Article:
After the fight was over, I limped home.
My hands trembled as I tried to unlock the front door. I leaned on the verandah and closed my eyes. Bad idea. I saw the fists over and over again, pummelling my cheeks and abdomen.
Mum opened the door.
‘Millie! What happened to you?’ she asked.
‘Um, you know that new girl I told you about?’ I sincerely doubted that she did. Mum never remembered anything I told her, partly because she didn’t actually listen. But she nodded in a non-committal manner, and I figured now wasn’t the best time to bring up her many shortcomings, as noted by me.
‘Billie’s her name. Anyway, she’s taken an active disliking to me. As you see.’ I could only guess how bad I looked. My left eye throbbed from where her first punch landed. And my cheekbone, too.
‘I’m going to call the school.’
‘No! Mum! No way. That will only make things worse.’
‘Bullshit. There’s not much worse than this. And Billie needs to understand this is wrong. If you were both adults, the police would be called. She may even be charged.’
‘Whatever.’ I shrugged. ‘Can you let me in now?’ I just realised she was standing in the doorway.
‘Oh sorry. Yes.’
I walked inside and went straight to the bathroom. My lips were swollen and dried blood crusted around my nose. The punch to my eye had split open my eyebrow and the eye itself was already purple. No wonder it was throbbing.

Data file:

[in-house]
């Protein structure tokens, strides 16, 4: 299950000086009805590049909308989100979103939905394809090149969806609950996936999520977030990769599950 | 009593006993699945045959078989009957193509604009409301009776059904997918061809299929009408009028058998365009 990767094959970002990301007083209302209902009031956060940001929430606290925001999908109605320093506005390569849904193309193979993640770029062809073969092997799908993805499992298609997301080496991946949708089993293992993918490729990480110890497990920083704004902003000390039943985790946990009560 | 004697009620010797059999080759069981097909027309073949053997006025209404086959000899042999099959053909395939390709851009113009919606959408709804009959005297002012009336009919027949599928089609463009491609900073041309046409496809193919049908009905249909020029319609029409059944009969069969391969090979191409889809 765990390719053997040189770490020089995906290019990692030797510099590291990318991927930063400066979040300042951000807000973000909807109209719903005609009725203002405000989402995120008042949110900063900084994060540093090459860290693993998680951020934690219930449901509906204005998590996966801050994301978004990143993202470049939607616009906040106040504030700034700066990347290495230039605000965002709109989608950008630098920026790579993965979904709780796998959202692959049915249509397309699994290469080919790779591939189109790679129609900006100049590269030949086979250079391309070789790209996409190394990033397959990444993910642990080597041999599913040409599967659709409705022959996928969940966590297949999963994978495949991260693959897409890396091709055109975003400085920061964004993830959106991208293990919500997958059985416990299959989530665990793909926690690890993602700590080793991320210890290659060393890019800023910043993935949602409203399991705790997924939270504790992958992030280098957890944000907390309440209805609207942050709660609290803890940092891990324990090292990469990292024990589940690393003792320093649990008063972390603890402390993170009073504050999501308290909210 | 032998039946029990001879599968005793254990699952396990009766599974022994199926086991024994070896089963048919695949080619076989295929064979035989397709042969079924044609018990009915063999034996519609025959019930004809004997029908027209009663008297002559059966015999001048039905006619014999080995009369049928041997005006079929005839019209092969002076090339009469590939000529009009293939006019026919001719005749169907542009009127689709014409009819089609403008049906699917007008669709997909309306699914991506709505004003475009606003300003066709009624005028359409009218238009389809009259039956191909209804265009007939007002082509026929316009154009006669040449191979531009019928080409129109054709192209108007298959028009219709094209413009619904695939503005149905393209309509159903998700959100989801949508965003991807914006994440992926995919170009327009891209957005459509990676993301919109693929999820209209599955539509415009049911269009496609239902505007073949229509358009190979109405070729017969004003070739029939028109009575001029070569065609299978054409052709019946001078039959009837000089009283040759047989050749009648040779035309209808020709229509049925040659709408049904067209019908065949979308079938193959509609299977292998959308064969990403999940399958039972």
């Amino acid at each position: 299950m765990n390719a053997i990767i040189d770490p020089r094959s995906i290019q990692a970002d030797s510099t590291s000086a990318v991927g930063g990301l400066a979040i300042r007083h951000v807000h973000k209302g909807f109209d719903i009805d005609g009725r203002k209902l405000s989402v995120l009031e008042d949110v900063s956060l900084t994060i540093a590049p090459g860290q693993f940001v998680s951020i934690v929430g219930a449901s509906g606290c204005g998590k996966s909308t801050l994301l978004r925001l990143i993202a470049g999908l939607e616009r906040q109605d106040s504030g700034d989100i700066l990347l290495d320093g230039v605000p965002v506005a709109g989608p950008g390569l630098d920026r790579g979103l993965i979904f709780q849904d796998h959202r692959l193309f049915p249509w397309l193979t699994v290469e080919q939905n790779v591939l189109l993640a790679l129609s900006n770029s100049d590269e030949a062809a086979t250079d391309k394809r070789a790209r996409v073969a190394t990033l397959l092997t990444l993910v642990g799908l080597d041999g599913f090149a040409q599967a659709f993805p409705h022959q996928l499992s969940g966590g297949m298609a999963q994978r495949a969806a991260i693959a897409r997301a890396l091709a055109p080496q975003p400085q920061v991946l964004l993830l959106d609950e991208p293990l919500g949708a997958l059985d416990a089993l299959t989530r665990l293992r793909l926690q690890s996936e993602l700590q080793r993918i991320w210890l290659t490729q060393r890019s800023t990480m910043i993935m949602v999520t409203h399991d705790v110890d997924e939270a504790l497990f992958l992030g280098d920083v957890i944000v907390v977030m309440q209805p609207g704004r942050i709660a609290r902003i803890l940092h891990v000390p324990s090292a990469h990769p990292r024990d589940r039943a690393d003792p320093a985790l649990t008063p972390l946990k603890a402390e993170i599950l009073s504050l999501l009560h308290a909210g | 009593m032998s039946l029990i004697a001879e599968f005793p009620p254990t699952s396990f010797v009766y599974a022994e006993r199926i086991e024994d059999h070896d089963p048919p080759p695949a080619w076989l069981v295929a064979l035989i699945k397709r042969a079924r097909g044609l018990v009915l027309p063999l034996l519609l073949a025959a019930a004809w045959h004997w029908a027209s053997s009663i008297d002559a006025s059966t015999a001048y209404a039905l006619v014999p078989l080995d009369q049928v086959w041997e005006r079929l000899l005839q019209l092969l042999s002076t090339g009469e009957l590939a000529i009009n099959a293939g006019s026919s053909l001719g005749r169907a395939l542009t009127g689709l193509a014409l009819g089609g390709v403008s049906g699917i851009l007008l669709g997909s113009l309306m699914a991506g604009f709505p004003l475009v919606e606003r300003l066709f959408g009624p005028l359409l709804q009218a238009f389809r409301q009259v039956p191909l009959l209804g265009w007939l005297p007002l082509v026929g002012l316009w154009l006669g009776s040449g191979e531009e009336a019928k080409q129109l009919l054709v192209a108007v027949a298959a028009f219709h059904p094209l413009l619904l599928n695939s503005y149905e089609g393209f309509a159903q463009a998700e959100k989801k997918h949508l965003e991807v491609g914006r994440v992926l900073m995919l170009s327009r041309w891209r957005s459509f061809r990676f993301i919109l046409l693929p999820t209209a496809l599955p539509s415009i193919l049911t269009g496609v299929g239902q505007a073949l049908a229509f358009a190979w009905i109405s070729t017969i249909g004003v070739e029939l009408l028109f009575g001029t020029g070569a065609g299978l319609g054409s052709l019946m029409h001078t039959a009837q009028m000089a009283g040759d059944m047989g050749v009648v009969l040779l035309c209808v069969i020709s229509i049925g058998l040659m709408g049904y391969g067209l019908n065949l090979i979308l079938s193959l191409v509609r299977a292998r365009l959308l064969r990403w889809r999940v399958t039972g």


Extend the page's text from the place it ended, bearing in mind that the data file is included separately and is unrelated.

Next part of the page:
‘Don’t do anything.’ Mum yelled. ‘I’m going to take some photos.’
I groaned, but I let her take them. She helped me clean up.
‘How did this start?’ Mum asked, dabbing my eye with a damp cotton pad.
‘I was walking home. She ambushed me. Like, seriously, jumped straight out of a bush.’
‘Did you hit her?’
‘I got a few punches in, but I was definitely the loser.’ Tears started to spill onto my cheeks.
‘Hey, we’ll get to the bottom of this.’ She patted my hand. ‘I think we should see the GP though. I’ll make some calls.’
I collapsed on my bed while I waited for her to phone the doctor. I could hear her voice mumbling, but wasn’t able to discern what she was saying.
Five minutes passed before she came to me. ‘Right,’ she said. ‘We’ve got a doctor’s appointment in fifteen minutes. And I’ve spoken to the school. They want to see us straight after the doctor. And the photos, too.’
‘Yes, Billie can’t get away with this.’ Mum cleared her throat. ‘For the interim though, we’ll just bide our time. We’ll be polite, play nice. I’m sure the principal will be cordial in her dealings with us, but if there’s no repercussions, serious repercussions to Billie and her family, I’ll be taking this further.’